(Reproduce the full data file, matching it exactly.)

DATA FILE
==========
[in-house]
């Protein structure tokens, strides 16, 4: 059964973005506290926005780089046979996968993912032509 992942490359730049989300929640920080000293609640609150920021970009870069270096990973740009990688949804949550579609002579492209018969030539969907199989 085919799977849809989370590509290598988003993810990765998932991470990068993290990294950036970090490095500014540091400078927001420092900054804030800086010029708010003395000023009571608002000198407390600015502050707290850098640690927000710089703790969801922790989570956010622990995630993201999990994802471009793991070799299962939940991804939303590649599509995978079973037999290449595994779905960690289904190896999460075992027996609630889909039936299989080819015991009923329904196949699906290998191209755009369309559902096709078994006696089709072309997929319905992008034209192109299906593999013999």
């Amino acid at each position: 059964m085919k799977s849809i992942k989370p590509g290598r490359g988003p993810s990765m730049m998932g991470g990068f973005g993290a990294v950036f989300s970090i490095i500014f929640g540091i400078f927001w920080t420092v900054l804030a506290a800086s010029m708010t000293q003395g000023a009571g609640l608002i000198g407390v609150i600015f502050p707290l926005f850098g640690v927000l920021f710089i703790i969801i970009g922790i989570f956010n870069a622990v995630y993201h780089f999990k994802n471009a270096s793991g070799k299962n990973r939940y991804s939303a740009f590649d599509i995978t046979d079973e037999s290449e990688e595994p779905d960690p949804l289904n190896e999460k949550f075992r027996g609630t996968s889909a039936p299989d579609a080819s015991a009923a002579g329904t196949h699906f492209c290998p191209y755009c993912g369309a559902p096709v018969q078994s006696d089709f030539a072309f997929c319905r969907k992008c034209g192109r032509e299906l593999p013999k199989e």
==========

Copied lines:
[in-house]
């Protein structure tokens, strides 16, 4: 059964973005506290926005780089046979996968993912032509 992942490359730049989300929640920080000293609640609150920021970009870069270096990973740009990688949804949550579609002579492209018969030539969907199989 085919799977849809989370590509290598988003993810990765998932991470990068993290990294950036970090490095500014540091400078927001420092900054804030800086010029708010003395000023009571608002000198407390600015502050707290850098640690927000710089703790969801922790989570956010622990995630993201999990994802471009793991070799299962939940991804939303590649599509995978079973037999290449595994779905960690289904190896999460075992027996609630889909039936299989080819015991009923329904196949699906290998191209755009369309559902096709078994006696089709072309997929319905992008034209192109299906593999013999």
């Amino acid at each position: 059964m085919k799977s849809i992942k989370p590509g290598r490359g988003p993810s990765m730049m998932g991470g990068f973005g993290a990294v950036f989300s970090i490095i500014f929640g540091i400078f927001w920080t420092v900054l804030a506290a800086s010029m708010t000293q003395g000023a009571g609640l608002i000198g407390v609150i600015f502050p707290l926005f850098g640690v927000l920021f710089i703790i969801i970009g922790i989570f956010n870069a622990v995630y993201h780089f999990k994802n471009a270096s793991g070799k299962n990973r939940y991804s939303a740009f590649d599509i995978t046979d079973e037999s290449e990688e595994p779905d960690p949804l289904n190896e999460k949550f075992r027996g609630t996968s889909a039936p299989d579609a080819s015991a009923a002579g329904t196949h699906f492209c290998p191209y755009c993912g369309a559902p096709v018969q078994s006696d089709f030539a072309f997929c319905r969907k992008c034209g192109r032509e299906l593999p013999k199989e």